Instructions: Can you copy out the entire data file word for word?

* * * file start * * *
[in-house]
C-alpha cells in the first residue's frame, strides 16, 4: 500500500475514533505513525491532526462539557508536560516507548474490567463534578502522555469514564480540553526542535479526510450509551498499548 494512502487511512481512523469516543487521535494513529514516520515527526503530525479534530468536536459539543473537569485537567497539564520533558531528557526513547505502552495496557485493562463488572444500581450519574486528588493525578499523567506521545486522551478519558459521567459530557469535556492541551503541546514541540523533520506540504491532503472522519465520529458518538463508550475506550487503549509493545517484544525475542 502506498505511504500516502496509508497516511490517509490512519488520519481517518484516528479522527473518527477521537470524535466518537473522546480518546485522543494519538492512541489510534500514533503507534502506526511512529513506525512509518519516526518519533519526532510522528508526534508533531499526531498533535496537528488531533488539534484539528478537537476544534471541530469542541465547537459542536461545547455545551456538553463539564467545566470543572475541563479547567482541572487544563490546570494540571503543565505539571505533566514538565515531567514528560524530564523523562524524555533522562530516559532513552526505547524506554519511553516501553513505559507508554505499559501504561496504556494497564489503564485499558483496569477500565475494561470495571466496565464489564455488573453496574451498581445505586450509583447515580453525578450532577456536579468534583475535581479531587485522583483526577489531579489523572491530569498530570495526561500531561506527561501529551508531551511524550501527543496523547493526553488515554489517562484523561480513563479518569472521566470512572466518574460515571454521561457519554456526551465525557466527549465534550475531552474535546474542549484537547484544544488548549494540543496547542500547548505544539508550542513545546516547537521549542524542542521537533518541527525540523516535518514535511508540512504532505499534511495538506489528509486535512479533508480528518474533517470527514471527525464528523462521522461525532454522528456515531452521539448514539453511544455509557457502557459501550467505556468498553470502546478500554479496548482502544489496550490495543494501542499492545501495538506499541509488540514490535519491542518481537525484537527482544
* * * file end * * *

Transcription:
[in-house]
C-alpha cells in the first residue's frame, strides 16, 4: 500500500475514533505513525491532526462539557508536560516507548474490567463534578502522555469514564480540553526542535479526510450509551498499548 494512502487511512481512523469516543487521535494513529514516520515527526503530525479534530468536536459539543473537569485537567497539564520533558531528557526513547505502552495496557485493562463488572444500581450519574486528588493525578499523567506521545486522551478519558459521567459530557469535556492541551503541546514541540523533520506540504491532503472522519465520529458518538463508550475506550487503549509493545517484544525475542 502506498505511504500516502496509508497516511490517509490512519488520519481517518484516528479522527473518527477521537470524535466518537473522546480518546485522543494519538492512541489510534500514533503507534502506526511512529513506525512509518519516526518519533519526532510522528508526534508533531499526531498533535496537528488531533488539534484539528478537537476544534471541530469542541465547537459542536461545547455545551456538553463539564467545566470543572475541563479547567482541572487544563490546570494540571503543565505539571505533566514538565515531567514528560524530564523523562524524555533522562530516559532513552526505547524506554519511553516501553513505559507508554505499559501504561496504556494497564489503564485499558483496569477500565475494561470495571466496565464489564455488573453496574451498581445505586450509583447515580453525578450532577456536579468534583475535581479531587485522583483526577489531579489523572491530569498530570495526561500531561506527561501529551508531551511524550501527543496523547493526553488515554489517562484523561480513563479518569472521566470512572466518574460515571454521561457519554456526551465525557466527549465534550475531552474535546474542549484537547484544544488548549494540543496547542500547548505544539508550542513545546516547537521549542524542542521537533518541527525540523516535518514535511508540512504532505499534511495538506489528509486535512479533508480528518474533517470527514471527525464528523462521522461525532454522528456515531452521539448514539453511544455509557457502557459501550467505556468498553470502546478500554479496548482502544489496550490495543494501542499492545501495538506499541509488540514490535519491542518481537525484537527482544